Excerpts from Jim Conrad's
Naturalist Newsletter

from the November 1, 2009 Newsletter, from near Natchez, Mississippi
A PROMINENT CATERPILLAR

Mottled Prominent caterpillar, MACRUROCAMPA MARTHESIA

While I chainsawed firewood the caterpillar shown above turned up on a fallen oak limb. I sent the picture to Bea in Ontario who quickly replied that it might be the Mottled Prominent, MACRUROCAMPA MARTHESIA, and after my own Googling I'm thinking she's right.

I knew that Bea didn't have a caterpillar field guide so I asked her how she came up with the ID so fast. Her reply describes a search-engine procedure that might be useful to anyone with an unknown organism and an Internet connection:

I usually look for something on our specimen that would set them apart from other insects of their type. After a simple search for "green caterpillar" "white stripe" yielded way too many images and after searching the first ten or so of those pages without getting close I decided to try and find out the name of those things that were sticking out his rear end. After finding out they were called "anal prolegs" and the caterpillar in our picture had "long anal prolegs" I did a search on "long anal prolegs" caterpillar ... and after searching those images I came across a caterpillar called Prominent, but it didn't look at all like your picture except for the long anal prolegs so then I searched on Prominent and eventually came across one that looked like yours.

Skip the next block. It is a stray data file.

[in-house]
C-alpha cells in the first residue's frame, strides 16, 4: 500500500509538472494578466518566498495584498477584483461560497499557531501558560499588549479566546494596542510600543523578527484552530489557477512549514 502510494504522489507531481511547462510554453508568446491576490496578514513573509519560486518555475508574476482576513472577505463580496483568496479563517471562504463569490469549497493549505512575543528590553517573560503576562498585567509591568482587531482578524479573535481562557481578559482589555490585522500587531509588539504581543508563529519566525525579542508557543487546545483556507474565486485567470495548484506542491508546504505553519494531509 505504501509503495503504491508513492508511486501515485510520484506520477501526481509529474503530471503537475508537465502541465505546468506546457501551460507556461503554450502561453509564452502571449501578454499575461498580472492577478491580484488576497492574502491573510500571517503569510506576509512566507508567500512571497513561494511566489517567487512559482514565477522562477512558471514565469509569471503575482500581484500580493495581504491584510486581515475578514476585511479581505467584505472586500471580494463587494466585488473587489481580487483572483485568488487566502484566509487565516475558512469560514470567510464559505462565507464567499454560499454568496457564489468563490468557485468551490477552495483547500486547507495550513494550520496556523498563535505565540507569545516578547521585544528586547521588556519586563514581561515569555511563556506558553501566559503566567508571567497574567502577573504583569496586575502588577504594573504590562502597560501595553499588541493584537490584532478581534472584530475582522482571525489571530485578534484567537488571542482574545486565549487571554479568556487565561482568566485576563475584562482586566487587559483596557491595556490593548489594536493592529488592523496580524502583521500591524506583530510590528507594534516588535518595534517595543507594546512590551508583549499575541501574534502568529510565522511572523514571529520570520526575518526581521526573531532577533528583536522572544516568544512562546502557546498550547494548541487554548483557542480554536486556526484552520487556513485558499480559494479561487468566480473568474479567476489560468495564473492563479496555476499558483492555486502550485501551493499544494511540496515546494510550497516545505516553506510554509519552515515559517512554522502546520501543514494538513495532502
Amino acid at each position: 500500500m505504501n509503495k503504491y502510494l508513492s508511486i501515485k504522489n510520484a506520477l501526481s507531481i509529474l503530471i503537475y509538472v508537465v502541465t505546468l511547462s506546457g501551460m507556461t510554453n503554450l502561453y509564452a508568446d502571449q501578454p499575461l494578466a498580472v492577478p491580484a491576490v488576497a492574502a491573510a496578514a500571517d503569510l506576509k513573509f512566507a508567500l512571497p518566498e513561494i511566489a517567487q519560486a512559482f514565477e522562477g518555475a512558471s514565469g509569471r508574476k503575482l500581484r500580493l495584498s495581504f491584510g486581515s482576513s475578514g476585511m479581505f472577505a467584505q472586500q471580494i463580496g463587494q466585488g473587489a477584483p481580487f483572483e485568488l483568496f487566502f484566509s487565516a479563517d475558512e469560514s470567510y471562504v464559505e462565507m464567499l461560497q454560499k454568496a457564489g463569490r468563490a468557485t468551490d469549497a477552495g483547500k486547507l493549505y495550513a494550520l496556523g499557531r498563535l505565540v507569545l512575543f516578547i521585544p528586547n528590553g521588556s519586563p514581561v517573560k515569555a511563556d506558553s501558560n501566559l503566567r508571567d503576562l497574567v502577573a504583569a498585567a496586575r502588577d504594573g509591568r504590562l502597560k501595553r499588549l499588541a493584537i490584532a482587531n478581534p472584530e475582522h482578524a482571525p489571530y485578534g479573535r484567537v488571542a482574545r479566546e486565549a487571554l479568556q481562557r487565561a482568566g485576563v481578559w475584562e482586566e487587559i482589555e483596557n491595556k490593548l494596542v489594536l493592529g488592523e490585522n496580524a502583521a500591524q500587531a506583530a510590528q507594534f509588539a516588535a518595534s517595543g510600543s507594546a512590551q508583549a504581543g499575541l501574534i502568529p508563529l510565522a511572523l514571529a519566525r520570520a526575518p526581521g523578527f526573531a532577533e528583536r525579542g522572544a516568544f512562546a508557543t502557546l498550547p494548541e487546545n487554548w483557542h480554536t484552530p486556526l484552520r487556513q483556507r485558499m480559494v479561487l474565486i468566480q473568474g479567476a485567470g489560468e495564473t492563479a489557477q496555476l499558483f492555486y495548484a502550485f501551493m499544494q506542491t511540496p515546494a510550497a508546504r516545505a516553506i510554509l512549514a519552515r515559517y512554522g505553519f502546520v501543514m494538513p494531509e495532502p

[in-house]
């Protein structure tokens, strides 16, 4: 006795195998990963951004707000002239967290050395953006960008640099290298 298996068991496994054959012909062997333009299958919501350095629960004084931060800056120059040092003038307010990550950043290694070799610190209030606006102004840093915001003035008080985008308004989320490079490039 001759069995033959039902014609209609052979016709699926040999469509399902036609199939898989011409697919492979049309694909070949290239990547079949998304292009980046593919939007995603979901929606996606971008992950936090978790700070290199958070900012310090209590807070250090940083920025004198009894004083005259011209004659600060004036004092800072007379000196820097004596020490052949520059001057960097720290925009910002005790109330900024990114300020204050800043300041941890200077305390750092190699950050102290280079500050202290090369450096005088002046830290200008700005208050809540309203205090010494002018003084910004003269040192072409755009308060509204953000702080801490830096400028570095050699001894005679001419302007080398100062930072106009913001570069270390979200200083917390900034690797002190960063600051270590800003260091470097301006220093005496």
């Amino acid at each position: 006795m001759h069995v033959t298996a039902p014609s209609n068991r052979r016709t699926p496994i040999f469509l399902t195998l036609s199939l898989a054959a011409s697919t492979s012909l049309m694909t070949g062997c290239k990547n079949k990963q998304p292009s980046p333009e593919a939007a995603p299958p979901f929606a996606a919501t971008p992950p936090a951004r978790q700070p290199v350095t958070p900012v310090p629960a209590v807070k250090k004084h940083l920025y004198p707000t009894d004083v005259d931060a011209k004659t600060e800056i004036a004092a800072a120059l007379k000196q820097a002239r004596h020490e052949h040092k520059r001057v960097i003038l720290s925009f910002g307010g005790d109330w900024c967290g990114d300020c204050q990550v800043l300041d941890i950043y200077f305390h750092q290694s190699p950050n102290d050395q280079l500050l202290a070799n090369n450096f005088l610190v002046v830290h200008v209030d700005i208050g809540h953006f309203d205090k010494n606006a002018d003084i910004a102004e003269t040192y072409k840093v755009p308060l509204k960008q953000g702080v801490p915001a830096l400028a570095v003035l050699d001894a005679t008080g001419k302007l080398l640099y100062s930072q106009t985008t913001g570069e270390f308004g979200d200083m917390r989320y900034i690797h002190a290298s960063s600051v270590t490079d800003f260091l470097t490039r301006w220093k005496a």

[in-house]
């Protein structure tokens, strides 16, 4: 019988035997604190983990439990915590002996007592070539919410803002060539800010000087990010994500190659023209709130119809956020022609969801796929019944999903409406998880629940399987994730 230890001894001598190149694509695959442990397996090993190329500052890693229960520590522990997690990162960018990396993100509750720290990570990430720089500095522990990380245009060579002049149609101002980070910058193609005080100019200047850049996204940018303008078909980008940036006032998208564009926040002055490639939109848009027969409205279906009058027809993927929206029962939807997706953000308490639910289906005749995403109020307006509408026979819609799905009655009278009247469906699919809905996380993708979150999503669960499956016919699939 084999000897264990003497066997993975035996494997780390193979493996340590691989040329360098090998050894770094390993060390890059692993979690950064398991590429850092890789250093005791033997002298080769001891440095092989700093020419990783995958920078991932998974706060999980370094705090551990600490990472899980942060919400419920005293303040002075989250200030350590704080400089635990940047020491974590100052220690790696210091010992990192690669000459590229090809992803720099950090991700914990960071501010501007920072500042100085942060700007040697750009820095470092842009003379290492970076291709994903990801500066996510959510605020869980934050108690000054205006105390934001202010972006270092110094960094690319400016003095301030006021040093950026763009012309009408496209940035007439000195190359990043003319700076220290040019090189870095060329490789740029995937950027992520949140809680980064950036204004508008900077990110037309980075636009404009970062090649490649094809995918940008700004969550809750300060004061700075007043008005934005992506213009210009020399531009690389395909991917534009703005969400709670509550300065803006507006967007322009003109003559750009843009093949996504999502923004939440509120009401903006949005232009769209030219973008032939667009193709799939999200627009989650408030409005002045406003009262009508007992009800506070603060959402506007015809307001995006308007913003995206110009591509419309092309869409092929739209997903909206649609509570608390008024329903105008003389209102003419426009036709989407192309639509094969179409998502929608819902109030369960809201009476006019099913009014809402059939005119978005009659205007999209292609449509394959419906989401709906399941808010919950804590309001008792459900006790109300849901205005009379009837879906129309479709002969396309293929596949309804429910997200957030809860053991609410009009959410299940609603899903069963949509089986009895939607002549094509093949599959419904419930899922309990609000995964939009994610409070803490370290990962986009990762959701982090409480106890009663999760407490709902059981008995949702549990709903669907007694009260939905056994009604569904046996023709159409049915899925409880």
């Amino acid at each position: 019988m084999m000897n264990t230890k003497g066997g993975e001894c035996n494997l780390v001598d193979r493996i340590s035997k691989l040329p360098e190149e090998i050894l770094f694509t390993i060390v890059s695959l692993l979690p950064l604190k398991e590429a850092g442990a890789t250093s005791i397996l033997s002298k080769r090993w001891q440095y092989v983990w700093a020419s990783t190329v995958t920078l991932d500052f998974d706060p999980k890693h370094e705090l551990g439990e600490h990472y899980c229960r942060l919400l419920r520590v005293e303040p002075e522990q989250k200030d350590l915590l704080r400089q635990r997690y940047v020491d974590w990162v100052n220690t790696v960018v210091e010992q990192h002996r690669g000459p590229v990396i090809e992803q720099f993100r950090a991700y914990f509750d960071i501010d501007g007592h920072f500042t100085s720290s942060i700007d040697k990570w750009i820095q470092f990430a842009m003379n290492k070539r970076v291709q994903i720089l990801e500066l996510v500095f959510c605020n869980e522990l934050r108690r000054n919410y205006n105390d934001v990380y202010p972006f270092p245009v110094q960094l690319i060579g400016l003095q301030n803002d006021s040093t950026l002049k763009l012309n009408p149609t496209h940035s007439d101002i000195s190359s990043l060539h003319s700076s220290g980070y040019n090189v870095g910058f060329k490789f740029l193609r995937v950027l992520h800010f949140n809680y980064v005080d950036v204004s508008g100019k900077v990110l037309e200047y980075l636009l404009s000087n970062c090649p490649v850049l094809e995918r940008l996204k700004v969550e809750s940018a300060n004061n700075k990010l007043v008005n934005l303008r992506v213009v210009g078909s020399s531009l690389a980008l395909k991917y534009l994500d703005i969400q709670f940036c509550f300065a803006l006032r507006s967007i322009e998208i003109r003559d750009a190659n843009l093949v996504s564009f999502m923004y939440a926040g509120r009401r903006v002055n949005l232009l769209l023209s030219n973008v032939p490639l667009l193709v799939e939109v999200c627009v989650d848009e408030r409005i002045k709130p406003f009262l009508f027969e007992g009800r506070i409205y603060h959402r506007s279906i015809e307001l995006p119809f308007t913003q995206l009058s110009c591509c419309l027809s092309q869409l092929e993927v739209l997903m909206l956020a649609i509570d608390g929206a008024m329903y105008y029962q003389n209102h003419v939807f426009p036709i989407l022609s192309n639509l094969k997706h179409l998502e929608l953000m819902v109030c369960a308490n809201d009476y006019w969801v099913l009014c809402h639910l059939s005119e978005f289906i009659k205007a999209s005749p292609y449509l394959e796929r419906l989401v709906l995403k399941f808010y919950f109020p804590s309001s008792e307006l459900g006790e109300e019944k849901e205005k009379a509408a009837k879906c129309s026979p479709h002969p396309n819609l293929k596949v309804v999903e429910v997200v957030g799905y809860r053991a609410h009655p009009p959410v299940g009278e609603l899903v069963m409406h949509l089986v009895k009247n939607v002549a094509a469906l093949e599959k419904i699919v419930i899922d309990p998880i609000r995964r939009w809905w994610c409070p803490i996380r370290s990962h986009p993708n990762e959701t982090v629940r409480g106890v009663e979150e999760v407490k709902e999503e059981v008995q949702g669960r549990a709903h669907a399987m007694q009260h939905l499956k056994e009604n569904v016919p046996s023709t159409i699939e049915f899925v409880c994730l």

Once you have an organism's name you can search on the name to find interesting stuff about it. A quick search on "Macrurocampa marthesia" turned up a picture of the adult moth the caterpillar eventually metamorphoses into, after passing through its pupa stage, as well as its distribution map. That's at http://www.butterfliesandmoths.org/species?l=3554.

Apparently there's not much more known about this particular species, but the same site gives an overview of the species' family, the Notodontidae. There I learn that when resting the moths hold their bodies in a way causes them to look like a stick. Most prominents overwinter as larvae, pupating in cell in the soil or in loose cocoons on the ground. My caterpillar was big enough to have been looking for a spot to metamorphose into an overwintering pupa.